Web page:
Politics & Policy

Listening to Libyans

…and to the Arab League and the Organization of the Islamic Conference. It’s not encouraging.

A friend, I’ll call him Mohamed, has been keeping closely in touch with people inside Libya, and he’s been kind enough to send me updates. In a note last week, he quoted one of his brothers, who told him that Moammar Qaddafi “is savagely waging a war against an entire nation . . . Years ago, a suicide bomber struck in a pizzeria and the entire West was up in arms. Libyans are being killed by the thousands with heavy and deadly weapons . . . and the West is silent.”

Mohamed then added that “to Libyans” it has “become obvious” why the U.S. is not intervening: “It is about oil, paranoia, and racism against Arabs and Muslims.”

I was chagrined and said so to my friend. Americans have paid a high price in blood and treasure attempting to rescue Arabs and Muslims from tyrants — in Kuwait, Bosnia, Kosovo, Somalia, Iraq, and Afghanistan, to cite a few examples. These efforts have brought more vilification than praise, more resentment than gratitude. And now the reason we’re not intervening in Libya is because we are paranoiac racists coveting Libya’s oil?

As for the “pizzeria,” that’s obviously a reference to the Palestinian suicide bombing at a Sbarro restaurant in Jerusalem in 2001, one month before al-Qaeda’s attacks on the World Trade Center and the Pentagon. Fifteen people were killed, seven of them children. The West was hardly “up in arms.” When has the West ever been “up in arms” over an attack against Israelis? A few days ago, Palestinians entered an Israeli home and murdered a mother, father, and three children — one of them a baby girl. She was decapitated. The Washington Post, CNN, the BBC, and other media outlets were conspicuously unsympathetic to these victims.

My friend responded apologetically. These were not his opinions. He was only reporting what Libyans are thinking and perceiving. I understand. He’s a great guy who embraces American values no less than I do. He’s listening to Libyans in Libya who are feeling desperate — justifiably so.

But I can’t help growing frustrated over much of the “thinking and perceiving” taking place in Libya and the wider “Muslim world” — from those who sentence “blasphemers” to death in Pakistan to those who protest congressional hearings examining how jihadists recruit in America.

Meanwhile, in Libya — and in Yemen, Bahrain, and other Arab countries — Arabs are killing Arabs. Why is no one looking to the Arab League to take responsibility? Over the weekend, the Arab League called on the U.N. Security Council to organize a “no-fly zone” in Libya. The Washington Post reported that the move “could significantly raise pressure on the United States and European nations to act.”

Why is that exactly? How did the Arab League’s wish become America and Europe’s command? Why is that no one considers the possibility that the U.S. and Europe “could significantly raise pressure” on the 22 members of the Arab League — actually, 21 since Libya was suspended last month — to impose a no-fly zone of their own? If they need assistance to get the job done properly, perhaps they could ask for it. (And, as Sen. Richard Lugar said, they could offer to pay for it.)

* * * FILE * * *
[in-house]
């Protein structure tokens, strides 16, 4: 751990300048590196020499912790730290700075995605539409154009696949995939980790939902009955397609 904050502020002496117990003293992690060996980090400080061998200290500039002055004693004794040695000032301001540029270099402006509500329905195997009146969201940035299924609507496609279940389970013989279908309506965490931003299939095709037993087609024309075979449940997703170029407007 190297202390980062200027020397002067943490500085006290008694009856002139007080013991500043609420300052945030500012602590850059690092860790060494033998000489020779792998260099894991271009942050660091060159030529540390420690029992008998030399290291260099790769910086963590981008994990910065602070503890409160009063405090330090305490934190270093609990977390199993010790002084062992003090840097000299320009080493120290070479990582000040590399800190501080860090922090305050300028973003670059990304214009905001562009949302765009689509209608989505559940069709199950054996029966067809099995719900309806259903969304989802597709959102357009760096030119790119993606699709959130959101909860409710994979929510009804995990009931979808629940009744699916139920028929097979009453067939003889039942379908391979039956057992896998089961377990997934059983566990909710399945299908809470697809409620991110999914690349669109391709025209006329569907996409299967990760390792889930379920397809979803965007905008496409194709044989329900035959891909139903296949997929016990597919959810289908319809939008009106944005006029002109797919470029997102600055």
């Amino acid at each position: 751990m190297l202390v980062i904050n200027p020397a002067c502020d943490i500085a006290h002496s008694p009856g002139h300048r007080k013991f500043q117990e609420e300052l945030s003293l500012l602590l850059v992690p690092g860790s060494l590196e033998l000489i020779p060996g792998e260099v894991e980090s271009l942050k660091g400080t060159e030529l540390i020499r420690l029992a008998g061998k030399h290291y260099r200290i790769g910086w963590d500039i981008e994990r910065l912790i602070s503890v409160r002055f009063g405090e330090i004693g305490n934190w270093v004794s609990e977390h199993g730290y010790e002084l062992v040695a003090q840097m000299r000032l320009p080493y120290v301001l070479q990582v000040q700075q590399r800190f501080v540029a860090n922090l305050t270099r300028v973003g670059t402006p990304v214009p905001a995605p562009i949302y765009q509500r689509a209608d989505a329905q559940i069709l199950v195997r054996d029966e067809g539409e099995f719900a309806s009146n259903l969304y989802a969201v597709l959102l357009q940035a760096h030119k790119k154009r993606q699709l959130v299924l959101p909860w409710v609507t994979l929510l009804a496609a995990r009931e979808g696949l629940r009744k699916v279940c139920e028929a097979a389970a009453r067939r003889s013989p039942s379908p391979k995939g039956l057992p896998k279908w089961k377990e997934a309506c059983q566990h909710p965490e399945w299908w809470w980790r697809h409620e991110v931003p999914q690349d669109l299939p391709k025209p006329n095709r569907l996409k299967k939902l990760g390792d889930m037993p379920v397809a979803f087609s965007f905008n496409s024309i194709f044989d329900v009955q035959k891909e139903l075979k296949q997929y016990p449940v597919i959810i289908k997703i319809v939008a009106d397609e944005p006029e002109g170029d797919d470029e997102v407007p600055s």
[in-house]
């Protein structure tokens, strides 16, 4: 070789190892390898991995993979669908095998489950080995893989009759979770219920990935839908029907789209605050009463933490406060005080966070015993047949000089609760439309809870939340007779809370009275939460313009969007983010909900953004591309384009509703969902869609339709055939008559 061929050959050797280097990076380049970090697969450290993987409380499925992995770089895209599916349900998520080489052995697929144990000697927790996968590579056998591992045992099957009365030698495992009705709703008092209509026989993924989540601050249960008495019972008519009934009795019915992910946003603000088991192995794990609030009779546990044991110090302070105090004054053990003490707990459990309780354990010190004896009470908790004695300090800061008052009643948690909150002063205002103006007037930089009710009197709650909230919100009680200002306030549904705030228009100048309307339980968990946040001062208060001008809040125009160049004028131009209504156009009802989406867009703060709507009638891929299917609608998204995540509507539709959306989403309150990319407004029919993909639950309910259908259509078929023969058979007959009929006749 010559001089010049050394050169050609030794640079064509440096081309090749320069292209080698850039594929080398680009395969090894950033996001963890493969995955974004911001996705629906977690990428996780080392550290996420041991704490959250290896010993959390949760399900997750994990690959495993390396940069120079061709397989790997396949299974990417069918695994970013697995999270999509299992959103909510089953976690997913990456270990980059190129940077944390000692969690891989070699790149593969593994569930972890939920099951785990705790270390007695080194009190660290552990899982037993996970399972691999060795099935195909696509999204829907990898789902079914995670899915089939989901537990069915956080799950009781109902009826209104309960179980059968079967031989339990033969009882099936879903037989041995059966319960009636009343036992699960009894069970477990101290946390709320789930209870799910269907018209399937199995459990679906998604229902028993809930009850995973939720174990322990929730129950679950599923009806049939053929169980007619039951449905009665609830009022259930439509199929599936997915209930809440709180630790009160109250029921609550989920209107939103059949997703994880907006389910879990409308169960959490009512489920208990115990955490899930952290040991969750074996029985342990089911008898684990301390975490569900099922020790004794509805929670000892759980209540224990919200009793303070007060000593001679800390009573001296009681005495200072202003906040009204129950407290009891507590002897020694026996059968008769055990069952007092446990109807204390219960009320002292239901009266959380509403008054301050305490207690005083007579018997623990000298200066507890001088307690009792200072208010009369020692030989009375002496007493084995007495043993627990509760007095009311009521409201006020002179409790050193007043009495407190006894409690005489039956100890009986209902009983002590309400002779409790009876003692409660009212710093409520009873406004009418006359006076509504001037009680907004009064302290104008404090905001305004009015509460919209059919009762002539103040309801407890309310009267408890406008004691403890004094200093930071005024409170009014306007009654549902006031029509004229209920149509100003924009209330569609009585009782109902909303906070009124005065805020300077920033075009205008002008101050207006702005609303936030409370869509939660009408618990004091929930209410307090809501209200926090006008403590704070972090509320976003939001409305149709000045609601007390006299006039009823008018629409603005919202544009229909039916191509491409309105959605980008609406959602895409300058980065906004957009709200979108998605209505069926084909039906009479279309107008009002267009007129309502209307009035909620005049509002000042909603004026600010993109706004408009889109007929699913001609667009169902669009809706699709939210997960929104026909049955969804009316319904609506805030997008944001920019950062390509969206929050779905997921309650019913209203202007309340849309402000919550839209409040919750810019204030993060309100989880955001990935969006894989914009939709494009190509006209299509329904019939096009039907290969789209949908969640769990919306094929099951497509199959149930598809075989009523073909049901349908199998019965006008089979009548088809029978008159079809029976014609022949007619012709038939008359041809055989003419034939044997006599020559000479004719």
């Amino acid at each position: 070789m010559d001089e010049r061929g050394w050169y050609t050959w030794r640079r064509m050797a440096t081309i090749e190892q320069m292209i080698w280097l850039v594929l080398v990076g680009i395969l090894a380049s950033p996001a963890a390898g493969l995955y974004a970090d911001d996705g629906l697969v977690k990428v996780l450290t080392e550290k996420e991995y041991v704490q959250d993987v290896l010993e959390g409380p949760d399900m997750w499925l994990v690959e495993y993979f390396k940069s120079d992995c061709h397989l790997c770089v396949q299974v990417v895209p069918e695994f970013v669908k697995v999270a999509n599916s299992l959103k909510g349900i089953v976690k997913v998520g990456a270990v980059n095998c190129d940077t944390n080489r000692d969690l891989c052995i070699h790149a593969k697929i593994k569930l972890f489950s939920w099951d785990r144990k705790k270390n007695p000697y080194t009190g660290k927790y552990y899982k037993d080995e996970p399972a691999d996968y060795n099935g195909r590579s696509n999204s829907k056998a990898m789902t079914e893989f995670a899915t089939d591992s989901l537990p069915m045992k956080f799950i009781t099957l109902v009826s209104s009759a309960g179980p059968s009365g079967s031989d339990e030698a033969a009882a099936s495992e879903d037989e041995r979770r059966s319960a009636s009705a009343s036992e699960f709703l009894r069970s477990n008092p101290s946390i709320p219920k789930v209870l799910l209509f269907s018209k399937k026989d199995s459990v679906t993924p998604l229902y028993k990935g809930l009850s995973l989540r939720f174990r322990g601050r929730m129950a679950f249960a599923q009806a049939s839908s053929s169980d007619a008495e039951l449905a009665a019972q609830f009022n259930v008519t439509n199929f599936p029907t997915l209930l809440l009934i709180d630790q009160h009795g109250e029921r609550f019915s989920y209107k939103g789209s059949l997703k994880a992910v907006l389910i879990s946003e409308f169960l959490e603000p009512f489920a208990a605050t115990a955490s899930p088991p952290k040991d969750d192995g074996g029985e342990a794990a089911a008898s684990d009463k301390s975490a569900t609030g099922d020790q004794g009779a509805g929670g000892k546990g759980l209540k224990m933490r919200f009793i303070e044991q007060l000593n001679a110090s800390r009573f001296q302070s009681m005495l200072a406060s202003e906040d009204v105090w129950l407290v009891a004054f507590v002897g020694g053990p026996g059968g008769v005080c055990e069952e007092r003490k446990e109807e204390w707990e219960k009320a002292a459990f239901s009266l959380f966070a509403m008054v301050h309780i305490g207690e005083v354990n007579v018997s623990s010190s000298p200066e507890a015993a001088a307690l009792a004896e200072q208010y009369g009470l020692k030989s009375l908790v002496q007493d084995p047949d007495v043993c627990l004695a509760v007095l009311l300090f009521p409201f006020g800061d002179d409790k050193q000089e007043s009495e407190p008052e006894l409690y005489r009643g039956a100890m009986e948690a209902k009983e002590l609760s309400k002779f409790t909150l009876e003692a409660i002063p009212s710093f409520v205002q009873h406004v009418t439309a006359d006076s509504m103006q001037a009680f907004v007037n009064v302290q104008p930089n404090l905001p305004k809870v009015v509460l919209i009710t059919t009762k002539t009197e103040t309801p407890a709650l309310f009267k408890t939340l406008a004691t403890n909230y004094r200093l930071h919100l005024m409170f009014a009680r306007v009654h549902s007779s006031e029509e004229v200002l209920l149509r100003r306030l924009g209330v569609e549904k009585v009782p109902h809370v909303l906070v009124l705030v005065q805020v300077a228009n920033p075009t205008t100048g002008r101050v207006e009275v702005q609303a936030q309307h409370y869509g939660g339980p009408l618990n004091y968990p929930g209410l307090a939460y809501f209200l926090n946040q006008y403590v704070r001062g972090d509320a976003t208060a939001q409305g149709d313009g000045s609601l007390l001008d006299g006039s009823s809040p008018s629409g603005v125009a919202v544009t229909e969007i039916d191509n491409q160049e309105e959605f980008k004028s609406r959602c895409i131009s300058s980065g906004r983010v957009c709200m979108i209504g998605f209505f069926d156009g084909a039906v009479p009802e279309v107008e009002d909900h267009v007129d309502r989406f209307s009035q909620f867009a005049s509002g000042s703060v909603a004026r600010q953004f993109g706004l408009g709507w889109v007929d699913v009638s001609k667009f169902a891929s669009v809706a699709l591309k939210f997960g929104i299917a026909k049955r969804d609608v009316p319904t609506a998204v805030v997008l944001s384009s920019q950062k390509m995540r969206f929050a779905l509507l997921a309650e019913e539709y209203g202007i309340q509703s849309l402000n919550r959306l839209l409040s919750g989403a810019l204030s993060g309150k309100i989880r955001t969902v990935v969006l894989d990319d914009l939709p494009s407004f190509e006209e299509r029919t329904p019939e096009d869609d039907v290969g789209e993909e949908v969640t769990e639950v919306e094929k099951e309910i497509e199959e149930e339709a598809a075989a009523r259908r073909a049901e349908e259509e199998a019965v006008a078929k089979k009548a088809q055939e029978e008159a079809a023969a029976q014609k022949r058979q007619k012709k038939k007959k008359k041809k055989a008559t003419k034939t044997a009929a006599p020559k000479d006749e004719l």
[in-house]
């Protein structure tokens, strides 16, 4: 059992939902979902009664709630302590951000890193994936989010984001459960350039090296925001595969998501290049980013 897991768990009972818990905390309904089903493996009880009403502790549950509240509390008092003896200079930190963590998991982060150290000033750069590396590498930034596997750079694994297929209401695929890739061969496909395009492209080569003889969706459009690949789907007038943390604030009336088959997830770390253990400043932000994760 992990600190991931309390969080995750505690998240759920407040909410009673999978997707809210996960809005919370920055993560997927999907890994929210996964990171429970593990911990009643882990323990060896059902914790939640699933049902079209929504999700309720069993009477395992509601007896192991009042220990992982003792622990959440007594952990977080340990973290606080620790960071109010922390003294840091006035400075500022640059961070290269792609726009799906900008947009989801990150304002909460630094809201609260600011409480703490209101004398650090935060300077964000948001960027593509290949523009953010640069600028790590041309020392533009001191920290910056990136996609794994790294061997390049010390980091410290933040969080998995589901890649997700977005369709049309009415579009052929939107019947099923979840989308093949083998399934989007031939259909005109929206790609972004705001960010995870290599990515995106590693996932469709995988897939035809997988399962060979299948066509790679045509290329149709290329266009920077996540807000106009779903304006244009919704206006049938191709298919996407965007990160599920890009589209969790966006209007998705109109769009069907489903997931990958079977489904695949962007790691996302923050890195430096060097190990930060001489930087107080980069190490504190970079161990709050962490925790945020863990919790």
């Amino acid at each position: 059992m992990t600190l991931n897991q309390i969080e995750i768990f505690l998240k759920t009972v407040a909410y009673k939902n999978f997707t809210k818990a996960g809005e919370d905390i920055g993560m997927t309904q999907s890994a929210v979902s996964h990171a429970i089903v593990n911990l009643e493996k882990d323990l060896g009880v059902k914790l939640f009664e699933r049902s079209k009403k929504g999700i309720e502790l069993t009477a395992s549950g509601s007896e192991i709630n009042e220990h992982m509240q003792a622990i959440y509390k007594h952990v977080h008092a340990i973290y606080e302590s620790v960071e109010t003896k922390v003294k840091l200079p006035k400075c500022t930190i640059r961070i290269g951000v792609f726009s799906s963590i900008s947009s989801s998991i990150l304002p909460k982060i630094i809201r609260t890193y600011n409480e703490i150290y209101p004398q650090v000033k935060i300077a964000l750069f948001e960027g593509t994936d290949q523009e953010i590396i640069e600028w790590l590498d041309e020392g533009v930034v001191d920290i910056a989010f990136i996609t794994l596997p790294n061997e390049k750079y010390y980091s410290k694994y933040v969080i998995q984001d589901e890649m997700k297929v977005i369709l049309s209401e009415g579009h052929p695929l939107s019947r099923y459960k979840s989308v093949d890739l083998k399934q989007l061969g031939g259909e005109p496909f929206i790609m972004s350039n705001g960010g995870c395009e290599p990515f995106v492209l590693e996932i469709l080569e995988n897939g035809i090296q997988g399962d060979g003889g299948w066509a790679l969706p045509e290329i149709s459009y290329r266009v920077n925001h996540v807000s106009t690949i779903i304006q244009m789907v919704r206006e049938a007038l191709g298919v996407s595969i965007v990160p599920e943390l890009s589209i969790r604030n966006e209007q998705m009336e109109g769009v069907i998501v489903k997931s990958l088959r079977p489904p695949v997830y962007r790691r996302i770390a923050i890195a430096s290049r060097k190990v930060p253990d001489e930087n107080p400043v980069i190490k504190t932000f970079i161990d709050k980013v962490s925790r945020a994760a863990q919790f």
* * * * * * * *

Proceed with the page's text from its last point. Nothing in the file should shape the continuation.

Why is it, too, that when Muslims kill Muslims — as has been the case for decades in Iran and many other countries — the Organization of the Islamic Conference feels no obligation even to try to put a stop to the violence? More than 50 states belong to the OIC. Some are super wealthy (thanks to the Western appetite for the oil that lies beneath their sands). Turkey is a member, too, and it has a formidable military. Perhaps Turkey might at least consider organizing a flotilla to bring aid to Libya? Are Libyans in less need of aid than Gazans?

The OIC and the Arab League exercise enormous power in the United Nations. As a result, Libya, in recent years, was allowed to serve on the Security Council and preside over the General Assembly. Less than a year ago, Libya also was elected to the U.N. Human Rights Council, whose latest “Universal Periodic Review” praises Libya for its “commitment to upholding human rights on the ground.” Yet in the wake of these obvious missteps, who is criticizing the U.N., demanding resignations, or promoting real reform? Not Amb. Susan Rice, who has been going around the country making speeches about why the U.N. is worth what Americans pay to support it. When Libya’s membership in the Human Right Council was finally suspended a few days ago, Secretary of State Hillary Clinton patted herself on the back, saying “our engagement is paying dividends . . . ”

Despite all that, as I told Mohamed, I do believe it will be a tragedy if Qaddafi remains in power. Too many Arabs and Muslims already believe that one is either a strong horse — meaning a despot and a mass murderer like Qaddafi, Mahmoud Ahmadinejad, and Osama bin Laden — or a weak horse — which means the abattoir awaits. Confirming that one more time — especially after President Obama’s public commitment to dislodge Qaddafi — would have consequences.

Arab and Muslim societies are in turmoil and, very likely, reaching a hinge in history. Freedom is one possibility. Theocratic tyranny at home and increased support for jihad abroad is another. Americans are willing to help those who want the former and reject the latter. But the Arab League, the OIC, and even Mohamed’s friends and relatives are not making it easier.

—Clifford D. May is president of the Foundation for Defense of Democracies, a policy institute focusing on terrorism and Islamism.

Clifford D. MayClifford D. May is an American journalist and editor. He is the president of the Foundation for Defense of Democracies, a conservative policy institute created shortly after the 9/11 attacks, ...

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